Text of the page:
The Red Cross and Lebanese activists made aplea Thursday for the passage of a law to uncover the fate of thousands of people missing since the country's devastating civil war.
An estimated 17,000 people remain disappeared since Lebanon's 15-year war ended in 1990, but a draft law to create a commission of enquiry could help determine their fate.
The draft, in the works for years, has been approved by parliamentary committees and must now be voted on by the 128 lawmakers elected to office in May.
On Thursday, the International Day of the Disappeared, the International Committee of the Red Cross and families of the missing called on the MPs to pass it.
"Tell us where they are. Even if they're just bones," said Najla Qublawi, 56.
Her eight-year-old brother went missing in 1976 in an area outside Beirut and she said her family has spent decades asking Lebanese authorities about him and protesting to demand more transparency.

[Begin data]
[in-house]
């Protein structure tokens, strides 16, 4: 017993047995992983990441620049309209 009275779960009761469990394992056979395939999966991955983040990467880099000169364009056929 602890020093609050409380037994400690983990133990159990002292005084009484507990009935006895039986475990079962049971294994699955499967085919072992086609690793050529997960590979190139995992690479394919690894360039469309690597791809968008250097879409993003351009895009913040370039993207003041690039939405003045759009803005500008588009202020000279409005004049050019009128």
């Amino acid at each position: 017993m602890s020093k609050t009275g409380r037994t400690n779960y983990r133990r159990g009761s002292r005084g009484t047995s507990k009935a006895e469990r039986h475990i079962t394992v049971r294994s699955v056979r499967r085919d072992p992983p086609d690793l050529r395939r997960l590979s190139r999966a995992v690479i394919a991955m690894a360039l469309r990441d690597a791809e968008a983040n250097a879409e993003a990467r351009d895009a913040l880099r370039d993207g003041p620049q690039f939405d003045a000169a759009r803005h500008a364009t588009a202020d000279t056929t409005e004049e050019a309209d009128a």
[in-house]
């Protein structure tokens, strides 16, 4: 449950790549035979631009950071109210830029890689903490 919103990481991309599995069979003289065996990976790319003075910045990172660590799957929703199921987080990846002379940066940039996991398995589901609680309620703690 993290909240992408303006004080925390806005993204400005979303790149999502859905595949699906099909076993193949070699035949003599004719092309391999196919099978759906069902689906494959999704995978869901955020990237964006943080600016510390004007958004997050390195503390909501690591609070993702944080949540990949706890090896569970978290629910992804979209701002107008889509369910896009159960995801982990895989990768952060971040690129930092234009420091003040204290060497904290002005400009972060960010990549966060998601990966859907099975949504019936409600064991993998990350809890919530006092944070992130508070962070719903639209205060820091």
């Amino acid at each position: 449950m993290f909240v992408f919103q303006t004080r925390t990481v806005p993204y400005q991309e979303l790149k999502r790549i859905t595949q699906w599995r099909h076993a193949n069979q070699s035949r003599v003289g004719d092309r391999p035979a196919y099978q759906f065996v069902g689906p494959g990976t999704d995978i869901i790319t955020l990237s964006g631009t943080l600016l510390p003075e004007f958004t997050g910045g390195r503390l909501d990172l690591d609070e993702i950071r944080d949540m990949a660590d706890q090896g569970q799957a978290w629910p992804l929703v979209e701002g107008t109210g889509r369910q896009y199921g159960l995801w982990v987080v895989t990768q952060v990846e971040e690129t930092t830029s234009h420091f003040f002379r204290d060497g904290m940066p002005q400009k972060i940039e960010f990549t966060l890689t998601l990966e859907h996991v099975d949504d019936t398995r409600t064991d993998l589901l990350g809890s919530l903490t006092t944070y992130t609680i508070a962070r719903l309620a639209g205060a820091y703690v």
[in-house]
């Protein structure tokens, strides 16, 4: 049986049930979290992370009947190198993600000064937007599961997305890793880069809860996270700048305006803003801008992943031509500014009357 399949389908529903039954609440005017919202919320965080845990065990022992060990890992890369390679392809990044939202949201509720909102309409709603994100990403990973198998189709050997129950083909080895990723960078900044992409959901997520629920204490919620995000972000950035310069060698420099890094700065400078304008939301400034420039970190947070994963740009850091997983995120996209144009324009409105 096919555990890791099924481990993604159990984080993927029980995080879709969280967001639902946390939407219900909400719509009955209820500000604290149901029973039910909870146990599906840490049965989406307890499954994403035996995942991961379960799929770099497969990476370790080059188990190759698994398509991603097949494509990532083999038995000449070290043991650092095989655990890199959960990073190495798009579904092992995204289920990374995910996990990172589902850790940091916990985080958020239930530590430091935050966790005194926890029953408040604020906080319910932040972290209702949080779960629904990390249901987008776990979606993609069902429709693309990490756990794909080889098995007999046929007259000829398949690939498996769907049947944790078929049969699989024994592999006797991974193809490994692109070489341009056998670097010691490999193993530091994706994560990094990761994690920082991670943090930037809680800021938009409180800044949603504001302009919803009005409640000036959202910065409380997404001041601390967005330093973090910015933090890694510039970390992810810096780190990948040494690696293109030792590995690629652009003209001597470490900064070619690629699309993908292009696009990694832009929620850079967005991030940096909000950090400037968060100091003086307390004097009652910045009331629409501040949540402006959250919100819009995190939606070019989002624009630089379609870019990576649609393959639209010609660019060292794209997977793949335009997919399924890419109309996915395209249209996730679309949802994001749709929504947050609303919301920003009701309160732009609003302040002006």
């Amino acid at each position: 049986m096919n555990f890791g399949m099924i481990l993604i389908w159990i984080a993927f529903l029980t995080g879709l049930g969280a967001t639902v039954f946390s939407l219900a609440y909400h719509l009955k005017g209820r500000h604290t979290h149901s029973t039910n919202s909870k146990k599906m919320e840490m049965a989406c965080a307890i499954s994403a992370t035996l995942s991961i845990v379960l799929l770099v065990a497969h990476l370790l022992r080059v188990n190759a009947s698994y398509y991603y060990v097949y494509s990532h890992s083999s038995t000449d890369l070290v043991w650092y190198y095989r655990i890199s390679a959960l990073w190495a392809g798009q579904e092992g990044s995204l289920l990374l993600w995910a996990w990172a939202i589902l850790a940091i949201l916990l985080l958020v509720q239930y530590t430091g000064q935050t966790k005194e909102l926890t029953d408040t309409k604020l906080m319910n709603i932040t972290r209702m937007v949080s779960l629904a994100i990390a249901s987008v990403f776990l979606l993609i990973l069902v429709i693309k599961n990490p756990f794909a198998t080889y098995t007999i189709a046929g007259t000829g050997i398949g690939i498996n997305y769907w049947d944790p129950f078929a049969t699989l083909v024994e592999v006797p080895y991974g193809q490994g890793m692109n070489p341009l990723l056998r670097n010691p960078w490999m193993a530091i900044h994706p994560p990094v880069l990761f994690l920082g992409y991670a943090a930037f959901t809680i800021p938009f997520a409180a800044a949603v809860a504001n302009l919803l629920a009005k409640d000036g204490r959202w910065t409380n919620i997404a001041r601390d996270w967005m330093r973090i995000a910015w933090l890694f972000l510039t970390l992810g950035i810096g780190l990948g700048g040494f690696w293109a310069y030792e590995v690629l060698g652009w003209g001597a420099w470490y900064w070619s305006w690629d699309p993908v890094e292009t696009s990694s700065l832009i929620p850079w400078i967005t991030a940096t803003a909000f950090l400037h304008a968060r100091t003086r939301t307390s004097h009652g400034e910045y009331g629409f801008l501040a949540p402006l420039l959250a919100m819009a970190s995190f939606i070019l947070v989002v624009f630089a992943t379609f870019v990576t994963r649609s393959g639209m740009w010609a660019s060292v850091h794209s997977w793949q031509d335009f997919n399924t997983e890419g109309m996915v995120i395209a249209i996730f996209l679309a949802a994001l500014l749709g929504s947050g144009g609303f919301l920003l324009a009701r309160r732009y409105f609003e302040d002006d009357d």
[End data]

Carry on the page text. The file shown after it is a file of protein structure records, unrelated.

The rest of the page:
"I have hope with this draft law," said Qublawi, who fiddled nervously with colourful prayer beads as she spoke.
Thursday's call came during an artist exhibit organised by the ICRC to highlight the prolonged suffering of families aching to know what happened to their loved ones.
In one room designed as a cozy kitchen, a human form made out of grayish wire sits at a table facing an empty chair.
In another, an image shows a man standing by a car with an Iranian license plate, his face blocked out by a bright white circle.
The draft law would create a commission of enquiry led by the police and aided by special archeologists and anthropologists.
Since 2012, the ICRC has been working on a database compiling info on each disappearance case, including the area the person went missing and the clothes they were wearing at the time.
Later on, researches began gathering DNA samples from relatives of the disappeared in anticipation of the law's passage.
Lebanon held parliamentary elections in May for the first time in nearly a decade, presenting a new opportunity for families to learn the fate of their loved ones.
"The time is now," said Pablo Percelsi, the deputy head of ICRC's delegation, urging parliament to take action.
"Thousands will be delivered from their grief and the past can finally pass," he said.
"I promise you that we'll work forcefully on this," MP Roula Tabash, a lawyer and first-time parliamentarian from Beirut, told those gathered.